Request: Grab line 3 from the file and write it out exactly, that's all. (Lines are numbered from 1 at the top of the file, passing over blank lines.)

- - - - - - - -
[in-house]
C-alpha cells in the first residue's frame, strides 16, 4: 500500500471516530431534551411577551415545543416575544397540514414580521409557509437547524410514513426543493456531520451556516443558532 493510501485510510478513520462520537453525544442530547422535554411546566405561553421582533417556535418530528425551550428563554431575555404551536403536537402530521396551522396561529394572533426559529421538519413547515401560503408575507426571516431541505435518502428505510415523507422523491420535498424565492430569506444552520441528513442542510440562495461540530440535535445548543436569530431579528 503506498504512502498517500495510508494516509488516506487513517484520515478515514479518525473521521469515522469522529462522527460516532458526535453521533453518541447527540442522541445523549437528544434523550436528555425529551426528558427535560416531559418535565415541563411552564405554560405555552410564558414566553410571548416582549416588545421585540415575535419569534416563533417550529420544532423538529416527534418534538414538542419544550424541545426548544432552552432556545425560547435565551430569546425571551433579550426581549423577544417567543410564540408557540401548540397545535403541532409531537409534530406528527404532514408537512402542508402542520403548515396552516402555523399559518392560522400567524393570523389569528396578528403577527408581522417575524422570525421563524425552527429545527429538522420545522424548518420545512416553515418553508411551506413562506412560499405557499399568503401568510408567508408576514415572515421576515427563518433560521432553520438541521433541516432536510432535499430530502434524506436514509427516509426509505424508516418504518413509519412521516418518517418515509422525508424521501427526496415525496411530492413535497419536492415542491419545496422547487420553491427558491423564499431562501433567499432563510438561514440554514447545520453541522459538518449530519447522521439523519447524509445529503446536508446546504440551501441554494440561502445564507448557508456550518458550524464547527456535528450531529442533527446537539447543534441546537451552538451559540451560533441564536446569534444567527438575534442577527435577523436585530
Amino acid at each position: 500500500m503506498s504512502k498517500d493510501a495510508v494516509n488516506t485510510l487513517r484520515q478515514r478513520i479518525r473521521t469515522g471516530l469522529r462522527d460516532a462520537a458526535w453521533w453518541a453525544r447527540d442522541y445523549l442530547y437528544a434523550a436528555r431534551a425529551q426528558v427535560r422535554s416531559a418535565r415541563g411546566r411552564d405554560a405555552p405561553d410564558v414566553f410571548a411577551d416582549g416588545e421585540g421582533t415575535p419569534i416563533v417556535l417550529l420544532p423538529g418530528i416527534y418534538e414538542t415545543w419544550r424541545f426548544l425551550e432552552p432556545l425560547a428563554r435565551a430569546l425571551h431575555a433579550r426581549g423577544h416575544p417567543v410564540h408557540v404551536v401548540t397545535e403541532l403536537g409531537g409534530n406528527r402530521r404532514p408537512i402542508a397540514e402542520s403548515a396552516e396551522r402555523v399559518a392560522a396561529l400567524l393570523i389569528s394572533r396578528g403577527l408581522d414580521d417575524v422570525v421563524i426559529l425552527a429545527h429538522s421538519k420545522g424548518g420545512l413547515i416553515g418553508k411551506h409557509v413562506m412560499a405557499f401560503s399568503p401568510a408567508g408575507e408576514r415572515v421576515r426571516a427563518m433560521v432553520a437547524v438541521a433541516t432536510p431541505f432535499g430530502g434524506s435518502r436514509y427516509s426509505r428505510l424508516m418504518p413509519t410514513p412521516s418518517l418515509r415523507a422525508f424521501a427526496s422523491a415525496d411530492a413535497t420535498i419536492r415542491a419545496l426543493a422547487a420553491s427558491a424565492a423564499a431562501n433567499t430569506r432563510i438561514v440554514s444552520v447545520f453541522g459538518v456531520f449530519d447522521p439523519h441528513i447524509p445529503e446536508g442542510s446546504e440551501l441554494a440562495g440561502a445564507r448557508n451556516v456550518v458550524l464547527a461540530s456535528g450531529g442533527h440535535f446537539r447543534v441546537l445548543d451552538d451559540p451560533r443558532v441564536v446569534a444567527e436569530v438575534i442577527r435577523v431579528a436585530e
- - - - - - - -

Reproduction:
Amino acid at each position: 500500500m503506498s504512502k498517500d493510501a495510508v494516509n488516506t485510510l487513517r484520515q478515514r478513520i479518525r473521521t469515522g471516530l469522529r462522527d460516532a462520537a458526535w453521533w453518541a453525544r447527540d442522541y445523549l442530547y437528544a434523550a436528555r431534551a425529551q426528558v427535560r422535554s416531559a418535565r415541563g411546566r411552564d405554560a405555552p405561553d410564558v414566553f410571548a411577551d416582549g416588545e421585540g421582533t415575535p419569534i416563533v417556535l417550529l420544532p423538529g418530528i416527534y418534538e414538542t415545543w419544550r424541545f426548544l425551550e432552552p432556545l425560547a428563554r435565551a430569546l425571551h431575555a433579550r426581549g423577544h416575544p417567543v410564540h408557540v404551536v401548540t397545535e403541532l403536537g409531537g409534530n406528527r402530521r404532514p408537512i402542508a397540514e402542520s403548515a396552516e396551522r402555523v399559518a392560522a396561529l400567524l393570523i389569528s394572533r396578528g403577527l408581522d414580521d417575524v422570525v421563524i426559529l425552527a429545527h429538522s421538519k420545522g424548518g420545512l413547515i416553515g418553508k411551506h409557509v413562506m412560499a405557499f401560503s399568503p401568510a408567508g408575507e408576514r415572515v421576515r426571516a427563518m433560521v432553520a437547524v438541521a433541516t432536510p431541505f432535499g430530502g434524506s435518502r436514509y427516509s426509505r428505510l424508516m418504518p413509519t410514513p412521516s418518517l418515509r415523507a422525508f424521501a427526496s422523491a415525496d411530492a413535497t420535498i419536492r415542491a419545496l426543493a422547487a420553491s427558491a424565492a423564499a431562501n433567499t430569506r432563510i438561514v440554514s444552520v447545520f453541522g459538518v456531520f449530519d447522521p439523519h441528513i447524509p445529503e446536508g442542510s446546504e440551501l441554494a440562495g440561502a445564507r448557508n451556516v456550518v458550524l464547527a461540530s456535528g450531529g442533527h440535535f446537539r447543534v441546537l445548543d451552538d451559540p451560533r443558532v441564536v446569534a444567527e436569530v438575534i442577527r435577523v431579528a436585530e